The Car and Truck Fleet and Leasing Management Magazine

RailCrew Commits to Multifaceted Safety Program

The RailCrew Xpress transports railroad crews to and from jobsites The company’s safety program maintains the well-being of employees and clients.

October 2009, by Shelley Mika - Also by this author

RailCrew Xpress holds a unique niche in the transportation industry. Serving railroads such as Union Pacific and Burlington Northern Santa Fe, the company transports rail crews between their end destinations and the home rail depots, helping crews meet safety standards regarding allowable working hours. With railroads as its primary clients, RailCrew Xpress (RCX) meets high standards of safety, and with nearly 700 Ford and Chevy passenger vans on the road, processes must be clear and consistent, and must permeate all levels of the business.

Where many companies are responsible only for the safety of their own employees, RCX's business is to ensure the safety of conductors and engineers as well. This responsibility essentially doubles RCX's liability - and heightens the need for an effective safety program.

"Railroad workers fall under the Federal Employer's Liability Act," said Kelley Merrick, RCX claims director. "A great deal of the traditional Workers' Compensation liability of the railroad is transferred contractually to the crew hauler."

While RCX is not a DOT-regulated carrier, the company follows most DOT driver qualification procedures. To this end, RCX employs a two-pronged approach to safety initiatives: prevention and accident response.

Prevention Actions Include In-Vehicle Cameras & Training

Before drivers set out on the road, RCX screens their criminal records and driving histories to confirm none of their drivers have prior incidents that could indicate future issues. RCX repeats driver's license checks annually, using a point-scale to rate each offense. If a driver reaches a certain number of points, RCX issues a letter stating prior offenses could jeopardize the driver's eligibility to drive fleet vehicles.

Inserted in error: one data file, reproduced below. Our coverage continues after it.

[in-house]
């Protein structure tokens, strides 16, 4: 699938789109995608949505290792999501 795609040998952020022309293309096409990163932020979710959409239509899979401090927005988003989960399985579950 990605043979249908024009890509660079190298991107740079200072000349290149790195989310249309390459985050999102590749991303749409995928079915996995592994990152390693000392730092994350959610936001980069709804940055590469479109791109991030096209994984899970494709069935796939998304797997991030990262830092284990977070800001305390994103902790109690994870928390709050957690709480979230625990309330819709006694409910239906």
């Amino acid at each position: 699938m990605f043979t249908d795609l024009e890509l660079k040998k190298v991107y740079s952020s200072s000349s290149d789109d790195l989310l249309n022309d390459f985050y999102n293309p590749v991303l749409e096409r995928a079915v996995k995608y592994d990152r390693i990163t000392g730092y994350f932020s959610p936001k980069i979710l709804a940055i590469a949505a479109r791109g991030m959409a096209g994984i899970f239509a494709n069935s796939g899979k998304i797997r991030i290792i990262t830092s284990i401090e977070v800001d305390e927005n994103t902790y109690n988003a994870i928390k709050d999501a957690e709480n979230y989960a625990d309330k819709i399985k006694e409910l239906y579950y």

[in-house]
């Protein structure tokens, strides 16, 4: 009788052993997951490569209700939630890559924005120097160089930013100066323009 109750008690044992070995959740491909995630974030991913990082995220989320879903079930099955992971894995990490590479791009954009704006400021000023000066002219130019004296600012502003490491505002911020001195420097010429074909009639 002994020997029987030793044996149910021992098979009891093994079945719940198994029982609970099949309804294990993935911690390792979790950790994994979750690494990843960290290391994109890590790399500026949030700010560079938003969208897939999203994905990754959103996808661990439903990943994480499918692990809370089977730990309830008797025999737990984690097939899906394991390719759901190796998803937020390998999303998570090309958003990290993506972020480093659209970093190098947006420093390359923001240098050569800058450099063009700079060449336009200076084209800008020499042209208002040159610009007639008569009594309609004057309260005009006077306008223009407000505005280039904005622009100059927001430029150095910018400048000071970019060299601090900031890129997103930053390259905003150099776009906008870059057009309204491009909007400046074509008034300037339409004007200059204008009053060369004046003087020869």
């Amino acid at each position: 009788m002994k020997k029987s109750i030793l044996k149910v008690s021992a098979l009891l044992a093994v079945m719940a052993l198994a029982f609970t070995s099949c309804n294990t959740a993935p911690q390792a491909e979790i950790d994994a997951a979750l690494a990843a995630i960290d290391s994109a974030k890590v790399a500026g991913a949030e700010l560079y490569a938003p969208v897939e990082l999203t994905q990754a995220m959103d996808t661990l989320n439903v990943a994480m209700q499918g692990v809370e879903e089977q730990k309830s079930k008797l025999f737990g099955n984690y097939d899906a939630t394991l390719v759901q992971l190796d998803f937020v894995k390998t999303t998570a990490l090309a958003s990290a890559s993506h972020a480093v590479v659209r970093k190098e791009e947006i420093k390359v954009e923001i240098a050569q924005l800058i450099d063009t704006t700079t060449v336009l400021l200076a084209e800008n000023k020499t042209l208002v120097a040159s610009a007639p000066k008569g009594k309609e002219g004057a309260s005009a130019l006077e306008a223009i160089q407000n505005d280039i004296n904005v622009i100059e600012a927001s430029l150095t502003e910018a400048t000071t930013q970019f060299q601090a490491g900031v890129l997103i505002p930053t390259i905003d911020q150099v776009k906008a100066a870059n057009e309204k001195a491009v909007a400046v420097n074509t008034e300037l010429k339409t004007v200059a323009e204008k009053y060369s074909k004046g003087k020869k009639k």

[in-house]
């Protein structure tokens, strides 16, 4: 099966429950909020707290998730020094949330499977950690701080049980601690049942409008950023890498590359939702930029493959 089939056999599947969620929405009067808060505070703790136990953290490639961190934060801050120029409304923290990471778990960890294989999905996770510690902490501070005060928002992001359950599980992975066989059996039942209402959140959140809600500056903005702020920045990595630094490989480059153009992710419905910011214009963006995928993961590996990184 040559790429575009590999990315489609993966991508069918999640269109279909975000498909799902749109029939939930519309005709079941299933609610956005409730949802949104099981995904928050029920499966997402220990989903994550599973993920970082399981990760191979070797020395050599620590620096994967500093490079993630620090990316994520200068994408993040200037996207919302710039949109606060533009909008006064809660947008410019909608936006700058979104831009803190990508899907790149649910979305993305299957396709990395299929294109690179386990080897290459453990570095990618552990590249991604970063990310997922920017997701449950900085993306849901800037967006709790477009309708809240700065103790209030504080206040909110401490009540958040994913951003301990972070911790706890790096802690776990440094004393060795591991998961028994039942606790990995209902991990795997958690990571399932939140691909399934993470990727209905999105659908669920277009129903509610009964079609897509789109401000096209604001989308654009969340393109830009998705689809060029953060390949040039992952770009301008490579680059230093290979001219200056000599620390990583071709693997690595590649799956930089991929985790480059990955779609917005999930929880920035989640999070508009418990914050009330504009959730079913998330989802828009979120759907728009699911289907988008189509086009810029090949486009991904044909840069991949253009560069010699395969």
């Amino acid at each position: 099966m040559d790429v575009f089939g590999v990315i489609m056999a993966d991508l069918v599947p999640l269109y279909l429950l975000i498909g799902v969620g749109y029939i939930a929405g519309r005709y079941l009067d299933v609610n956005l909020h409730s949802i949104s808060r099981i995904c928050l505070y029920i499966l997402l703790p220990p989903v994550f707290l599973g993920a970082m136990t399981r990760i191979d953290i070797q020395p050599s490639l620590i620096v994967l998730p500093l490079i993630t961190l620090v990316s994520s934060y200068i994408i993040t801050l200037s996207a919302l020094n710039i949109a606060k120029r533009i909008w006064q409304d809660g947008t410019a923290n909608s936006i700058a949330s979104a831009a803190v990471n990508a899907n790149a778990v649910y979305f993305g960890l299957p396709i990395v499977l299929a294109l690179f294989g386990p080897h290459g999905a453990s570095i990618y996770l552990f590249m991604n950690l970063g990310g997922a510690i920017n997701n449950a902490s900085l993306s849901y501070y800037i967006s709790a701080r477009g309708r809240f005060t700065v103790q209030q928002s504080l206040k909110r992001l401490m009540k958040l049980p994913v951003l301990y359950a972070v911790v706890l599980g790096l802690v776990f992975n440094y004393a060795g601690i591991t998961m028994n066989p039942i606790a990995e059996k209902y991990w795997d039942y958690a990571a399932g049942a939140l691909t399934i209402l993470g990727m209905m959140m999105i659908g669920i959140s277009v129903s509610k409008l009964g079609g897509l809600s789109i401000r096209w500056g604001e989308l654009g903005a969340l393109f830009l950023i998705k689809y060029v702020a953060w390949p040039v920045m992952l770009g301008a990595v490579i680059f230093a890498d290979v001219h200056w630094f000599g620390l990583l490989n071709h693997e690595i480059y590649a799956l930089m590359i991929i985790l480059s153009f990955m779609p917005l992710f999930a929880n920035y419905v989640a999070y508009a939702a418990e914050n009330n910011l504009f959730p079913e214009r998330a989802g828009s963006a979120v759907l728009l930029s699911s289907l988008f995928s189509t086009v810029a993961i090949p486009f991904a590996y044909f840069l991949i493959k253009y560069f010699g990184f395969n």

In addition to license checks, RCX reviews drivers' actual on-the-job performance. Several fleet vehicles are equipped with cameras. Employees are asked to review "recordable events" and report them to their managers. Managers review the videos and directly address the performance issue or safety violation.

Another measure taken to prevent accidents is safety training at all levels of the organization. Regional and location managers attend Field Leadership Training, an intensive course that covers a wide range of topics to help managers ensure a safe environment that protects employees and customers. Drivers attend the Professional Driver Orientation and Training Program, a comprehensive program that trains drivers to be aware of safety issues. To qualify, drivers must also pass a ride-along.

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  1. 1. Diane [ February 07, 2016 @ 07:20AM ]

    Yet the tires on these vehicles are bald as a baby's ass

  2. 2. driver [ April 27, 2017 @ 09:50PM ]

    Good story, too bad it's not true. You're are retaliated against by corporate if you report any alleged safety issue or violations of laws. The cameras obstruct the view mounted on windshields and are used by management to intimidate drivers creating a hostile work environment and reduction of hours of service. Fleet managers are recruited from MacDonald's and Burger King with no knowledge of the transportation industry or any transportation safety issues. High turn over of drivers who are inexperienced is the low pay and 24/7 on-call systems. We are creating a safety culture in which we encourage our employees to speak up about safety issues so we can cut their hours and force them to quit or be terminated with bad performance union representative trainer driver evaluations. A mandatory unionized workforce that feels right to work drivers are freeloaders. Vehicles with 285,000 miles and dash flashes like a Christmas tree with warnings lights and the Burger King fleet manager says it's the catalytic converter censors. Speech is also suppressed and manager claims company policy is automatic termination if you post anything negative about the company on the internet. Corporate management can ask if the newbie driver wants fries with that deer smashed into his company vehicles grill.


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